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Seigniorage, Delegation and Common Currency: Why Monetary Unions May Fail?


  • Cheikbossian, Guillaume


We provide a parable that can explain why monetary unions have historically been dissolved following political separation. Using a simple model of government finance in a common currency area, it is shown that delegation to an "inflationary" central banker is an optimal policy when countries struggle for seigniorage revenues, whether delegates coordinate monetary policy or not. Furthermore, a common central bank, in which representatives coordinate monetary policy, will reach an outcome that is Pareto-inferior to that produced by a non-cooperative seigniorage war. Accordingly, without political dialogue regarding the designation of the representatives, a monetary union can fail. Copyright 2002 by Kluwer Academic Publishers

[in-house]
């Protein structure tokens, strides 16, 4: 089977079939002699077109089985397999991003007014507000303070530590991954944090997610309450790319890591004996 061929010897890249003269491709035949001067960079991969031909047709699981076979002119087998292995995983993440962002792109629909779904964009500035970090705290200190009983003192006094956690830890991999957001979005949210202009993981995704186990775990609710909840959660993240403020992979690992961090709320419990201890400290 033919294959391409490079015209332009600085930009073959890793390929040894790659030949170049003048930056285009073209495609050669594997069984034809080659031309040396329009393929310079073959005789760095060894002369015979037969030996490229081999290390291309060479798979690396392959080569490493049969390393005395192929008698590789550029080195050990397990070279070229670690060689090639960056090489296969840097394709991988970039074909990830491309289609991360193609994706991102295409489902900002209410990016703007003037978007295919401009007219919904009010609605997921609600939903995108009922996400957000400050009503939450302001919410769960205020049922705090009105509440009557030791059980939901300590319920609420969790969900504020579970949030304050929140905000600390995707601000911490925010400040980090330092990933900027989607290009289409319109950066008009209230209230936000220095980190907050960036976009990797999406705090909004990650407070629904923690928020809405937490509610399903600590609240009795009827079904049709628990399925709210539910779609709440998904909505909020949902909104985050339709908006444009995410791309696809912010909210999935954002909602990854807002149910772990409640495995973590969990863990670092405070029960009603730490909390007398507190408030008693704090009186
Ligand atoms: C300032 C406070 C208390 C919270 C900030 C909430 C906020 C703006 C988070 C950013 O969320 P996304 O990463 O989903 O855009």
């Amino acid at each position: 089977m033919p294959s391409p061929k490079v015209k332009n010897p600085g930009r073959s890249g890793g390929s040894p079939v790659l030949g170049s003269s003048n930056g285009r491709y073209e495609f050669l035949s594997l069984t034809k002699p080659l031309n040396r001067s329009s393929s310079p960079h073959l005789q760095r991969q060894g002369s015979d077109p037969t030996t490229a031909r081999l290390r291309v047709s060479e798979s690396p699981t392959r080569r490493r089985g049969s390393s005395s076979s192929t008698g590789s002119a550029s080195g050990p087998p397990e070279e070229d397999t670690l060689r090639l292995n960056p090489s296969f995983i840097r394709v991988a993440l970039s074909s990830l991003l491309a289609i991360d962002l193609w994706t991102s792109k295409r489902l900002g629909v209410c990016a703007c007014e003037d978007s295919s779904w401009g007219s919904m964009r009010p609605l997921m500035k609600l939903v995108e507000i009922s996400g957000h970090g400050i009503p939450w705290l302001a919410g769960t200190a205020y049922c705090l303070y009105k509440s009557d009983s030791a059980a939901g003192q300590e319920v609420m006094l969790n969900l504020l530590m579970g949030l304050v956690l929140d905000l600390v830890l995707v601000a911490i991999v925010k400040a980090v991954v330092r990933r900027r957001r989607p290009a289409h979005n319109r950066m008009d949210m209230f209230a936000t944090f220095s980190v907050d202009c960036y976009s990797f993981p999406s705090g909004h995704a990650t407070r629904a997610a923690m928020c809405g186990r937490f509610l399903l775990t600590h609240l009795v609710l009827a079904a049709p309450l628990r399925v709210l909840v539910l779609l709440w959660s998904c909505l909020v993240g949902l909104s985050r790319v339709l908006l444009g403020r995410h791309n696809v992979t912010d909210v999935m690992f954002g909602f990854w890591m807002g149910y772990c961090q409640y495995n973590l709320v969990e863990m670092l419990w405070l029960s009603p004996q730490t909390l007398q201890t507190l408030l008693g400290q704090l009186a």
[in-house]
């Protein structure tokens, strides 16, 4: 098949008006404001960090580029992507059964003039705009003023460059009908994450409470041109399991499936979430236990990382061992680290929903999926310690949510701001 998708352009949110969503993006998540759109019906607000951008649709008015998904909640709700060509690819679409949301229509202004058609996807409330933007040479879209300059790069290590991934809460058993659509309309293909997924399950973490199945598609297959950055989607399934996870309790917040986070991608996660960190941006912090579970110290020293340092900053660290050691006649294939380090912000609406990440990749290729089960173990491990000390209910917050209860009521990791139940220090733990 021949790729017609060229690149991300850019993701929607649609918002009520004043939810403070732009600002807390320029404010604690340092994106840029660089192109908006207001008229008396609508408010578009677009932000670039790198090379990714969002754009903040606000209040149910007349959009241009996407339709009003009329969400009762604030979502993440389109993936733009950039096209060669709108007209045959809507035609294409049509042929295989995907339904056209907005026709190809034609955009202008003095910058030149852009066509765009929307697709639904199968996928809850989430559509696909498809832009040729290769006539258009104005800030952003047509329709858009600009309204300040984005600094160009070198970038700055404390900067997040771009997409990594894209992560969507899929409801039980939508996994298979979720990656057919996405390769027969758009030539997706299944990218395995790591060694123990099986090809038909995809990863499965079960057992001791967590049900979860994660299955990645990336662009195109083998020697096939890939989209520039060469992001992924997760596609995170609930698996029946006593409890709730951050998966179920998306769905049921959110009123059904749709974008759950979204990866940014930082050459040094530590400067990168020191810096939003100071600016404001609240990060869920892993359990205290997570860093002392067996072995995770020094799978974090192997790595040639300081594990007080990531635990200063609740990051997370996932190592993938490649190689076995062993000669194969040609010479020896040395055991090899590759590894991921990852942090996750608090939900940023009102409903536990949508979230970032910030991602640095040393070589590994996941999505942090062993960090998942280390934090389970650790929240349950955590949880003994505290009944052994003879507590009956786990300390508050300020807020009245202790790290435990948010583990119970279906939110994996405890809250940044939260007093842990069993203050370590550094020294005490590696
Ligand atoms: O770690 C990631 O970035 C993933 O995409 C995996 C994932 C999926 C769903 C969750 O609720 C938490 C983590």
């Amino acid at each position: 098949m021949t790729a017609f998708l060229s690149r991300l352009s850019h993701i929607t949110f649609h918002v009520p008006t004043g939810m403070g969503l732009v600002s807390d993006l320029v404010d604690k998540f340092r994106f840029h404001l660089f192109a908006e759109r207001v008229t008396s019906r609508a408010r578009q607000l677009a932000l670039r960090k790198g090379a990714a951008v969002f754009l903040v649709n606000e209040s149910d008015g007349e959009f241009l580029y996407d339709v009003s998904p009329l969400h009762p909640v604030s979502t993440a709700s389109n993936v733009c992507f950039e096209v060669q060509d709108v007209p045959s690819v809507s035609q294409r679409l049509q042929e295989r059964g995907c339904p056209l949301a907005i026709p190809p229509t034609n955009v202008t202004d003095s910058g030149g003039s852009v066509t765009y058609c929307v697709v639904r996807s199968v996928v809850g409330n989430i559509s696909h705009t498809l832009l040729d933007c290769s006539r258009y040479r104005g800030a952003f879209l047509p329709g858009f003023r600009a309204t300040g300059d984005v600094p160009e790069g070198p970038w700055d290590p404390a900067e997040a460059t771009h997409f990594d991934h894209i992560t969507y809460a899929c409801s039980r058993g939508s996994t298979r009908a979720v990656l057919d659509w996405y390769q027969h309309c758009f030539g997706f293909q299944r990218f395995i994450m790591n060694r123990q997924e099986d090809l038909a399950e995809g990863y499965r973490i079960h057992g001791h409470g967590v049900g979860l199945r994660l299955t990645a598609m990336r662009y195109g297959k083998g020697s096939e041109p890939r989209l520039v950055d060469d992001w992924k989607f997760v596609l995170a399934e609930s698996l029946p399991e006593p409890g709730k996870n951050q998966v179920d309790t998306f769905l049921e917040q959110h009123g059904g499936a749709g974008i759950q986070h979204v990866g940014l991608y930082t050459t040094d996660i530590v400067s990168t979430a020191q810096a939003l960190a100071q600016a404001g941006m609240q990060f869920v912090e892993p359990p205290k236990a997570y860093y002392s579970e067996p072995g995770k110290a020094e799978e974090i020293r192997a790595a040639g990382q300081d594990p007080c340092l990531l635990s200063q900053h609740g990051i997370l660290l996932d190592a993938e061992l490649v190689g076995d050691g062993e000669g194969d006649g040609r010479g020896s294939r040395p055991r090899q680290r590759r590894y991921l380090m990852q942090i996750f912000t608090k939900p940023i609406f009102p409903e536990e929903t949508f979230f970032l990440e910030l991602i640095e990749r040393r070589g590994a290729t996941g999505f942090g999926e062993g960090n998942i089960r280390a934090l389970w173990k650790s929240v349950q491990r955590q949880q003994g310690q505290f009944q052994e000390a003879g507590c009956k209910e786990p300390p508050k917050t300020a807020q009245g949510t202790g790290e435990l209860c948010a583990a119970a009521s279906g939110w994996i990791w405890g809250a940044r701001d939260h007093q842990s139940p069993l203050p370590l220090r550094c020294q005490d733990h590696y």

Suggested Citation

  • Cheikbossian, Guillaume, 2002. "Seigniorage, Delegation and Common Currency: Why Monetary Unions May Fail?," Public Choice, Springer, vol. 112(3-4), pages 305-318, September.
  • Handle: RePEc:kap:pubcho:v:112:y:2002:i:3-4:p:305-18

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    Cited by:

    1. Durevall, Dick, 2011. "East African Community: Pre-conditions for an Effective Monetary Union," Working Papers in Economics 520, University of Gothenburg, Department of Economics.

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